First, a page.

Comparison of in situ aerosol extinction and scattering coefficient measurements made during the Aerosol Intensive Operating Period
Strawa, A. W.
Hallar, A. G.
Owano, T. W.
Luu, A. P.
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In May 2003, the Department of Energy (DOE) Atmospheric Radiation Measurement (ARM) Program sponsored the Aerosol Intensive Operating Period (AIOP) which was conducted over the ARM Climate Research Facility (ACRF) in central Oklahoma. One new instrument that flew in the AIOP, called Cadenza, employed a cavity ring-down technique to measure extinction coefficient and a reciprocal nephelometer technique to simultaneously measure scattering coefficient. This instrument is described in this paper, and measurements are compared to those of conventional instrumentation. Agreement between Cadenza extinction coefficient and that derived from combining nephelometer scattering and PSAP absorption (Neph + PSAP) was excellent, about 2%. Agreement between Cadenza scattering coefficient and TSI nephelometer scattering was also excellent, about 2%, well within the uncertainty of the nephelometer and Cadenza scattering measurements. Comparisons between these instruments, made for the special case of plumes, showed that Cadenza measured extinction and scattering several percent higher on average than the Neph + PSAP and nephelometer alone. This difference is likely due to differences in the instrument response time: The response time for Cadenza is 1 s while that for the nephelometer is a minimum of 8 s. Plumes, identified as originating from Siberian biomass burning, are characterized. Composite size distributions from wing-mounted probes showed that two of the plumes had significant large particle modes that resulted in high values of the effective radius. The effect of the large particle mode was not seen in the A ° ngstro¨m coefficient calculated from the in-cabin scattering measurements because of the characteristics of the aircraft inlet.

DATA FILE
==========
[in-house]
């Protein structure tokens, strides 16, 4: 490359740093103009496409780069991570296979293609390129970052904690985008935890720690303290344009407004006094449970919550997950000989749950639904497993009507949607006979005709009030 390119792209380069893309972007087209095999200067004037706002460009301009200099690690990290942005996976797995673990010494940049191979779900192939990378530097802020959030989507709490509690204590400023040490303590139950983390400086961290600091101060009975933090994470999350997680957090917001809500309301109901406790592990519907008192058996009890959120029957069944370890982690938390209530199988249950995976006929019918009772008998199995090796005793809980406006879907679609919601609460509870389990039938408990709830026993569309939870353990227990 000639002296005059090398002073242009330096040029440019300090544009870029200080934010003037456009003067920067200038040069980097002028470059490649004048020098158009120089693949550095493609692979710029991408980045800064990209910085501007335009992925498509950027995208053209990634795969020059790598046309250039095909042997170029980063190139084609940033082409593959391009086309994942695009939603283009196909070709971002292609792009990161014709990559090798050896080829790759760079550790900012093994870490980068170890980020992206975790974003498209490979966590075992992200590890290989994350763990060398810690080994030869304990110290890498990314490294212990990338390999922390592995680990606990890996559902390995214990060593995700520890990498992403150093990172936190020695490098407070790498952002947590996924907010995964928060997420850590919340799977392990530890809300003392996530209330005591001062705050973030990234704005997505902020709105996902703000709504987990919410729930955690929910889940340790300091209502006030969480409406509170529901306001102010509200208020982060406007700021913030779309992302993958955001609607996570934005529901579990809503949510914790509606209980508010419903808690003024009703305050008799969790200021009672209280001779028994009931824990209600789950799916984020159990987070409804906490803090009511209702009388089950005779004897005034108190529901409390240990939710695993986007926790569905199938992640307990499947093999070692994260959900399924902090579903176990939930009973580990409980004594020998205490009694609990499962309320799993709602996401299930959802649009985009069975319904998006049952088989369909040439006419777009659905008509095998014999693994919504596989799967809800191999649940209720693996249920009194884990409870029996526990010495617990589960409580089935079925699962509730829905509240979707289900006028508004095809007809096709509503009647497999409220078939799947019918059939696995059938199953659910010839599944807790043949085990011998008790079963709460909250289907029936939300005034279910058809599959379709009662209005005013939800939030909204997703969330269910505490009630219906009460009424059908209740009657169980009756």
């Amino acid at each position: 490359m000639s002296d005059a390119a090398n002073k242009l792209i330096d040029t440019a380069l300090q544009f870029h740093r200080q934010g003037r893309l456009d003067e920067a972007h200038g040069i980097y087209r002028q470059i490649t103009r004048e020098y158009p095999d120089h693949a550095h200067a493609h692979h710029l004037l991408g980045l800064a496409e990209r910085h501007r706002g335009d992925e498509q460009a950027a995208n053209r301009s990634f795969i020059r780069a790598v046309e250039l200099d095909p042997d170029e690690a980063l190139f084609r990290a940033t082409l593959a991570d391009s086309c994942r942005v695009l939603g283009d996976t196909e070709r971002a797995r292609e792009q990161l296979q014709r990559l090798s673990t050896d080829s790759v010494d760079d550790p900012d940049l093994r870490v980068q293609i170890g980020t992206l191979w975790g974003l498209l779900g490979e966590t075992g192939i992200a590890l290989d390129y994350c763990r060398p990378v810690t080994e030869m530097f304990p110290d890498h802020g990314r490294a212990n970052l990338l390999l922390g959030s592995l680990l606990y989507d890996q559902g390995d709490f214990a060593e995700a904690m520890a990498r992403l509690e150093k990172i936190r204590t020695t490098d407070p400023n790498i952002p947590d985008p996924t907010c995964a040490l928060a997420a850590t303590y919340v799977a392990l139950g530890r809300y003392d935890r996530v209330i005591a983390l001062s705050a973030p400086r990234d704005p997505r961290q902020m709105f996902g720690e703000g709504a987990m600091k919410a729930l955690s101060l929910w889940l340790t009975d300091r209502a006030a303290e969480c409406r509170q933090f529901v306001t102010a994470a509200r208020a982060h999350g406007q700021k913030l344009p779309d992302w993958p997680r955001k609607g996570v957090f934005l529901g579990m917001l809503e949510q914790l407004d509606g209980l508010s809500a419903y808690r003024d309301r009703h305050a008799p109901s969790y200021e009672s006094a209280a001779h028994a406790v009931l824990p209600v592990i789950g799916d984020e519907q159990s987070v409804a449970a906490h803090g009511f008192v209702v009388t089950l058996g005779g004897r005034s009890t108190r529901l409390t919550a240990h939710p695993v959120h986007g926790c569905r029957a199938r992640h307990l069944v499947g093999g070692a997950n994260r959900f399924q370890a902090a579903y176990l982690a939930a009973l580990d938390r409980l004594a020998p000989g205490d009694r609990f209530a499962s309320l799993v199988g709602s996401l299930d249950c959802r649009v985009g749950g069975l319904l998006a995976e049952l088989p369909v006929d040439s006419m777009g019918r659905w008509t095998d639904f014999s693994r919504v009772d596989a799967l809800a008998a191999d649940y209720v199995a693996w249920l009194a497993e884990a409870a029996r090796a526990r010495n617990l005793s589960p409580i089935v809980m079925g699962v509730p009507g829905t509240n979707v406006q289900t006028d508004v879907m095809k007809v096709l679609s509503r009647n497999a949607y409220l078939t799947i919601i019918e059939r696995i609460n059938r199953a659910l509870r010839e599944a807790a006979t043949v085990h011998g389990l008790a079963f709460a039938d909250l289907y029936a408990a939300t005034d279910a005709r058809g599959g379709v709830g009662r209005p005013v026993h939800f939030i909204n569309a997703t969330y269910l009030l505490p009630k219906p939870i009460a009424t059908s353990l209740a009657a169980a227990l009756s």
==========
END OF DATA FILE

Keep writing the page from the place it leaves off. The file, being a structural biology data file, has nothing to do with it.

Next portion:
Journal of Geophysical Research, Vol. 111, No. D5, D05S03The article of record as published may be located at http://dx.doi.org/10.1029/2005JD006056.
RightsThis publication is a work of the U.S. Government as defined in Title 17, United States Code, Section 101. Copyright protection is not available for this work in the United States.
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